The real surprise was how stunning Custom mode looked! In addition to the great contrast, Custom had much more natural looking color. It was brighter and more vibrant, also, and the yellowish, antique look was gone. It was so good that my only criticism was that I thought I saw a bit of pumping action and brightness instability. That was minor and could probably be minimized further by reducing the picture control.
I decided to re-measure and see what effects my new THX color settings (color 55, tint R2) would have on the measurements, and I wanted to re-measure the grayscale to make sure the yellowish cast was not caused by a lack of blue in the grayscale.
Attachment 5 is the after calibration THX results with my new color settings. Grayscale was still perfect. The new color settings really didn't do anything to improve the disappointing color decoding, but they made the set much more watchable.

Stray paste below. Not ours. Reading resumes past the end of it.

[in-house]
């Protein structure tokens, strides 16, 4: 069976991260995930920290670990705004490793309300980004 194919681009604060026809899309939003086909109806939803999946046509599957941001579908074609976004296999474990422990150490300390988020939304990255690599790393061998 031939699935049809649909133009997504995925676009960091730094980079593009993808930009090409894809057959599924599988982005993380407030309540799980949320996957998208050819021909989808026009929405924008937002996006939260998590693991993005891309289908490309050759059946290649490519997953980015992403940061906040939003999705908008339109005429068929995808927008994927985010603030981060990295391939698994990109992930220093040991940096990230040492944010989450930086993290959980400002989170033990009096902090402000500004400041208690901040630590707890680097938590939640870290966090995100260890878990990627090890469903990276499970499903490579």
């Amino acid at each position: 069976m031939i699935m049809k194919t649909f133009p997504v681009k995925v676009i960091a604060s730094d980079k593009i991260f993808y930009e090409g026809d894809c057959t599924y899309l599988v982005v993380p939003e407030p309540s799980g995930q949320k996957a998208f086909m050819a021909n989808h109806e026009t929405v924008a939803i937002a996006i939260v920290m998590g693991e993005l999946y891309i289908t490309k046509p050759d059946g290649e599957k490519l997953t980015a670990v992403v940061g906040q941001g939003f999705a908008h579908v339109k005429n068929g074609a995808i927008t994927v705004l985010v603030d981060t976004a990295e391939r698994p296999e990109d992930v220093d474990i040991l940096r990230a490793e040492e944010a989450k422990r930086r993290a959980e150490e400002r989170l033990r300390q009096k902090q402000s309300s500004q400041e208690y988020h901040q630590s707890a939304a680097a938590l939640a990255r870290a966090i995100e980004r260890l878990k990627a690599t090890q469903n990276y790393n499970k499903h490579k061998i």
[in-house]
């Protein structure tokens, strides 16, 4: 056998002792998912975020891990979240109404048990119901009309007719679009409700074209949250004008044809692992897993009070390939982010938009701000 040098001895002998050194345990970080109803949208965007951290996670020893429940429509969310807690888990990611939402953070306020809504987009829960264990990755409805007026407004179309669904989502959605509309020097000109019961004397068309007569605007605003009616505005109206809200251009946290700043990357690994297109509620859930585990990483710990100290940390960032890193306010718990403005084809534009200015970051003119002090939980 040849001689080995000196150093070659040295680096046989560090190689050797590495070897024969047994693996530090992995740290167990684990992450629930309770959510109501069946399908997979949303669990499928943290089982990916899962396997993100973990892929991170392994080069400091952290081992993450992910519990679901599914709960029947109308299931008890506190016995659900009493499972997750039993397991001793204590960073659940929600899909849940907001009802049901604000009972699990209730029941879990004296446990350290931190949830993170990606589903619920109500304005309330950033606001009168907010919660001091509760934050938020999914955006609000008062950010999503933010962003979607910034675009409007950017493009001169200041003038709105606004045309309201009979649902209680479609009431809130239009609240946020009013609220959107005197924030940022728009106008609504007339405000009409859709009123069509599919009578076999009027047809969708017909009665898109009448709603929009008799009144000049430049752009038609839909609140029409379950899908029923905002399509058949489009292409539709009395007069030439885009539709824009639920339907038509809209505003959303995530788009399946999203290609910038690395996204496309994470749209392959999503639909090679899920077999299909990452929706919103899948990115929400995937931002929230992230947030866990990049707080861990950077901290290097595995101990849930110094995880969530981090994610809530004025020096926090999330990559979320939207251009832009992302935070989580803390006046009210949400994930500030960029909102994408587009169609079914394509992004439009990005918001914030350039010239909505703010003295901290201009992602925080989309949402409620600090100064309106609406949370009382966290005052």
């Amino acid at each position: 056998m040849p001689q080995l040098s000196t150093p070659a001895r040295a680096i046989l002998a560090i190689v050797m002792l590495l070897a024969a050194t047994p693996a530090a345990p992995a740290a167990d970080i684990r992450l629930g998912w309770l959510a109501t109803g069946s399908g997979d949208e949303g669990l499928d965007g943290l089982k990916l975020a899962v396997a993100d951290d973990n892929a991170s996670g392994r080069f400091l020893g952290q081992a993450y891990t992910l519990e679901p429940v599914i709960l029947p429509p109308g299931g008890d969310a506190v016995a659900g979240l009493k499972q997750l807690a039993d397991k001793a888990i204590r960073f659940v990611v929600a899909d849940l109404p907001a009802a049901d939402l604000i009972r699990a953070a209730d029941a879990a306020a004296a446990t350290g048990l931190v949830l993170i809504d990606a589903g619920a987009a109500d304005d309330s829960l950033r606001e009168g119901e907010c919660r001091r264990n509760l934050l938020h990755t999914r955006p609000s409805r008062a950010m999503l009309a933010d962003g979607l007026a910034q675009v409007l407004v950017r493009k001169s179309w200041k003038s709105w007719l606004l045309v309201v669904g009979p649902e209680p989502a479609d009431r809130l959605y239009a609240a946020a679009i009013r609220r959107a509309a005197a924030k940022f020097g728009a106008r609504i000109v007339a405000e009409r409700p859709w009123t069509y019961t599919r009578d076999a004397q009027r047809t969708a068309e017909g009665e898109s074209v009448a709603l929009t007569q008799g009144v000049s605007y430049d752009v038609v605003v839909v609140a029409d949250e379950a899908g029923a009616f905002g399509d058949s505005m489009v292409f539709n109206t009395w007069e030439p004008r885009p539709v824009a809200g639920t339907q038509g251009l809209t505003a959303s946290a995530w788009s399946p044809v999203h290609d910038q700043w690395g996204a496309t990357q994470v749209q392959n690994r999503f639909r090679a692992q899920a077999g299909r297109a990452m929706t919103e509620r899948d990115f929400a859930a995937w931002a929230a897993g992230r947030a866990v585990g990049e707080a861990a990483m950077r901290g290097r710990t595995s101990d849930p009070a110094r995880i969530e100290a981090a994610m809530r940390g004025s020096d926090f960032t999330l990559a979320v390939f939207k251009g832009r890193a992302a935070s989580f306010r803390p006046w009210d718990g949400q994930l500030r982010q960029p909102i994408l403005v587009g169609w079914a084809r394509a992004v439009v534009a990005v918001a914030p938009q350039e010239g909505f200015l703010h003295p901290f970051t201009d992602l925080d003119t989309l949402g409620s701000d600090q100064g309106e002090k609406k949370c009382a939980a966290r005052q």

Contrast ratio measurements:
I took the contrast ratio measurements in a totally dark room and with a meter that is very stable and consistent with extremely dark measurements (my Milori Trichromat-1). I set it's exposure time to the longest setting to further maximize accuracy.
The G10 simply blew the 800u away with the contrast ratio measurements! By eye, I knew the blacks and contrast were going to be great and much improved, and the measurements backed that up.
800u: full on/off 2387, modified ANSI 551 (calibrated THX mode)
G10: full on/off 7399, modified ANSI 3892 (calibrated Custom mode)
Wow! That's very impressive! Just a few years ago I was getting 1200-1500 full on/off from Panasonic plasmas and 400-500 full on/off from LG and Sony (yes, they made plasmas). 2-3 years ago ANSI results in the 100-200 range were common.
Comparison to a calibrated Samsung UN55B7100:
Please see my review of the Samsung for more info on it.